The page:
Movement journalism creates a process that centers the people who are most targeted and oppressed—centers their collective solutions and strategies for survival and social change.
From an Attention Economy to an Intention Economy
I have been learning about the divisions we have made in our brains that have been built into our perception of the world. We have wired our brains in such a way that we have changed our environment to reflect our differences in perception.
The physical infrastructure of our world is built according to the biases of the dominant power structures of our societies. Architecture grows out of intention. Then, that architecture is imposed on a society through attention. The system becomes a feedback loop, a self-reinforcing process of biological reproduction through the mechanical processes that form human perception, cognition, emotion, and action.
We are the target audience for a process of technological manipulation that has been actively changing human beings for at least the past century.
The process started with people who had accumulated vast sums of capital but were discouraged by their poor reputations in the perceptions of the public. They sought to change the public’s perceptions by changing their relationship to the public. Rather than being perceived as the wealthy robber barons who were monopolizing their power by increasing the inequities of society, these industrialists shifted attention to their philanthropic activities, gifting libraries and entertainment venues. The filthy rich became the wealthy benefactors of society.
Thus was born the industries of public relations, marketing, advertising, and design.
Today, I learned a new term: movement journalism.
The View from Somewhere: A Podcast About Journalism With A Purpose features stories of marginalized and oppressed people who have shaped journalism in the U.S. The podcast focuses on the troubled history of “objectivity” and how it has been used to gatekeep and exclude people of color, queer and trans people, and people organizing for their labor rights and communities.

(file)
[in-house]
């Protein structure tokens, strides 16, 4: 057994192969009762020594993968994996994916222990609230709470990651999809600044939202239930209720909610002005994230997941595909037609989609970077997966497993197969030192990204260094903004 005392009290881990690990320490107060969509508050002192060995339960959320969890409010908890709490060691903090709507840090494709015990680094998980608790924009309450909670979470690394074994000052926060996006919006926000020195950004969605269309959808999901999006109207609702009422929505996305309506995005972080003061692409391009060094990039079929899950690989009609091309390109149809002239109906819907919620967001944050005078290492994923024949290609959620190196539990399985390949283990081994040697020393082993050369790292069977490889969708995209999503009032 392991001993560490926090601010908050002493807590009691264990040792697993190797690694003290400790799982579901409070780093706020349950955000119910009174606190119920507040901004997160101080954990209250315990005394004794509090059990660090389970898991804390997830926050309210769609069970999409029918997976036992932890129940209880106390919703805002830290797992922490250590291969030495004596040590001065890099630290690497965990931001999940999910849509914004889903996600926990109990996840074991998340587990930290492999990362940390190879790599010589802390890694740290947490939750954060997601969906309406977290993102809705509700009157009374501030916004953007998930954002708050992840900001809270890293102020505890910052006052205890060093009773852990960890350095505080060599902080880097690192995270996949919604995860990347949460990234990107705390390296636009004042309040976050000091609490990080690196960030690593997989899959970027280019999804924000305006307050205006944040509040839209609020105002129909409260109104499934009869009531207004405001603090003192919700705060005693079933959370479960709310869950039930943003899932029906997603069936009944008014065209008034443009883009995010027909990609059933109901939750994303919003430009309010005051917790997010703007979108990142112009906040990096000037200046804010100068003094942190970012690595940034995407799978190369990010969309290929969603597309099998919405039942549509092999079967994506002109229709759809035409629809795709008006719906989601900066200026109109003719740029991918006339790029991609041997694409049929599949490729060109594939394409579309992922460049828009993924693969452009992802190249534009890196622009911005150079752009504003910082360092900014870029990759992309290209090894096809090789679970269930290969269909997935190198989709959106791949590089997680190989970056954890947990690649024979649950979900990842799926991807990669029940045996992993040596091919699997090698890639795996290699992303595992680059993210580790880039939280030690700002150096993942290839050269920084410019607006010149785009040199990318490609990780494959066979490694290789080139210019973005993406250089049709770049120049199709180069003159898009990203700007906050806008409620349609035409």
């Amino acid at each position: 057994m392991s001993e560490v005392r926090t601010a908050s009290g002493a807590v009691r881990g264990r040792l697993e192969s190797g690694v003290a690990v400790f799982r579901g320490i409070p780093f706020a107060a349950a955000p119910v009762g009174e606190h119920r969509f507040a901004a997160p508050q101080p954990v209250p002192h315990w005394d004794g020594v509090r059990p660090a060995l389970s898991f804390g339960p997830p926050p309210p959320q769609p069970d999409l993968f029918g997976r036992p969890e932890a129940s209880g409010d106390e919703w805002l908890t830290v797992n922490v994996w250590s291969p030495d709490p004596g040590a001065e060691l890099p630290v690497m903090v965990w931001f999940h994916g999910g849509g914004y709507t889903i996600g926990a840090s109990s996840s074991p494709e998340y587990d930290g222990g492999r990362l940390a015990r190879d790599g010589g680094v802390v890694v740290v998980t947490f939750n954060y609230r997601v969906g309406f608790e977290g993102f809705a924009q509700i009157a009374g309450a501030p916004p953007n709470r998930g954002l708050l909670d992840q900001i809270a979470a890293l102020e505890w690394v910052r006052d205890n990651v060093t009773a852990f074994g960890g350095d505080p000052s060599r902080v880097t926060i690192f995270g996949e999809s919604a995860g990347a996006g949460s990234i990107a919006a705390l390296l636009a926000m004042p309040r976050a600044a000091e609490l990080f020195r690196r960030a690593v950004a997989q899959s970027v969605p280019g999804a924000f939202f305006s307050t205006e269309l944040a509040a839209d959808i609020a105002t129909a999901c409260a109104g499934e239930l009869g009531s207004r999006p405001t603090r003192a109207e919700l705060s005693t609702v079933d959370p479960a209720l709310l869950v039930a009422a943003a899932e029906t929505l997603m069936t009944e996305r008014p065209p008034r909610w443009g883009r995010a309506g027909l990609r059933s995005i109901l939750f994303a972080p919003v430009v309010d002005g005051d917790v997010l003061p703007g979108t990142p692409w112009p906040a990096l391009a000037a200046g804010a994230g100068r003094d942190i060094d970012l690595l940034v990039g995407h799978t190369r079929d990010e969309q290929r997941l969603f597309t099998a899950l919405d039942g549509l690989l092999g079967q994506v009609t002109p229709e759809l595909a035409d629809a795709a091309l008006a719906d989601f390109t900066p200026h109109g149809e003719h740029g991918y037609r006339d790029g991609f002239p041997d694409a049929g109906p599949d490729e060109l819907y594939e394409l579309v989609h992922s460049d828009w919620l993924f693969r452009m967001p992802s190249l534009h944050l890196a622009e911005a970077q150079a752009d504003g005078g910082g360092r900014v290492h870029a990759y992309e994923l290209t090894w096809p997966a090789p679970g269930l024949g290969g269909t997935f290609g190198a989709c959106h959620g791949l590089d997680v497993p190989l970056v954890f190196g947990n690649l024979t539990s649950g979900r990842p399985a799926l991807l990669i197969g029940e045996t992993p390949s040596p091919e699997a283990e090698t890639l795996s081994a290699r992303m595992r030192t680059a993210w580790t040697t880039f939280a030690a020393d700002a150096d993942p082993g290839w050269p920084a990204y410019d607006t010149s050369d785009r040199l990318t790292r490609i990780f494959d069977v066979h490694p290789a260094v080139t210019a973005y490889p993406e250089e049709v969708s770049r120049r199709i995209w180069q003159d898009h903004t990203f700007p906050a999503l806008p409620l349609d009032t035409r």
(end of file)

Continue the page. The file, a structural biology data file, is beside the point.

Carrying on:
The latest episode focuses on movement journalism. The host of the podcast, Lewis Raven Wallace, ended the episode with the following definition.
So to me, movement journalists are curious and open but also have a conscious politic about the why and how of what we do. Movement journalism is an ethical approach to truth-telling—movement journalists bring a power analysis to our reporting, and focus on the process as much as the product. It creates a process that centers the people who are most targeted and oppressed—centers their collective solutions and strategies for survival and social change. And movement journalists report with and for communities, not just plucking out their stories and leaving. As our editor Carla Murphy said, it’s journalism that supports the overall health of the community... It’s kinda like journalism as mutual aid. Because our fates really are all tied up with each other.
Tina Vasquez describes her work in movement journalism as a means of supporting the resilience of people and communities.
I don’t really see myself as just kind of reporting positively on movements. I’m reporting on what is happening to people. And I’m reporting on how social justice movements support those people or are responding to the attacks that they’re experiencing. I don’t I just don’t see myself as a mouthpiece for movements. I’m just you know, I’m a journalist that’s reporting on social justice movements. And I think that’s valid work, especially in this political moment. Like I would like to see more of that reporting that centered impacted people, that focused on the ways that people are responding, the work that’s about resilience and not just, you know, trauma porn all the time or painting people as like, victims.
As we think about the shift from an attention economy to an intention economy, we avoid the trap of paving the road to Hell with good intentions by engaging in real action that goes beyond performances of politically expedient attitudes and opinions. We act in a way that people recognize what we are doing as authentic, genuine, and effective in the real work of building a world that works for 100% of life.
When we shift our social identity from passive audiences to people who are actively engaged in the process of exploring how we imagine, design, and build the future together, we become world builders.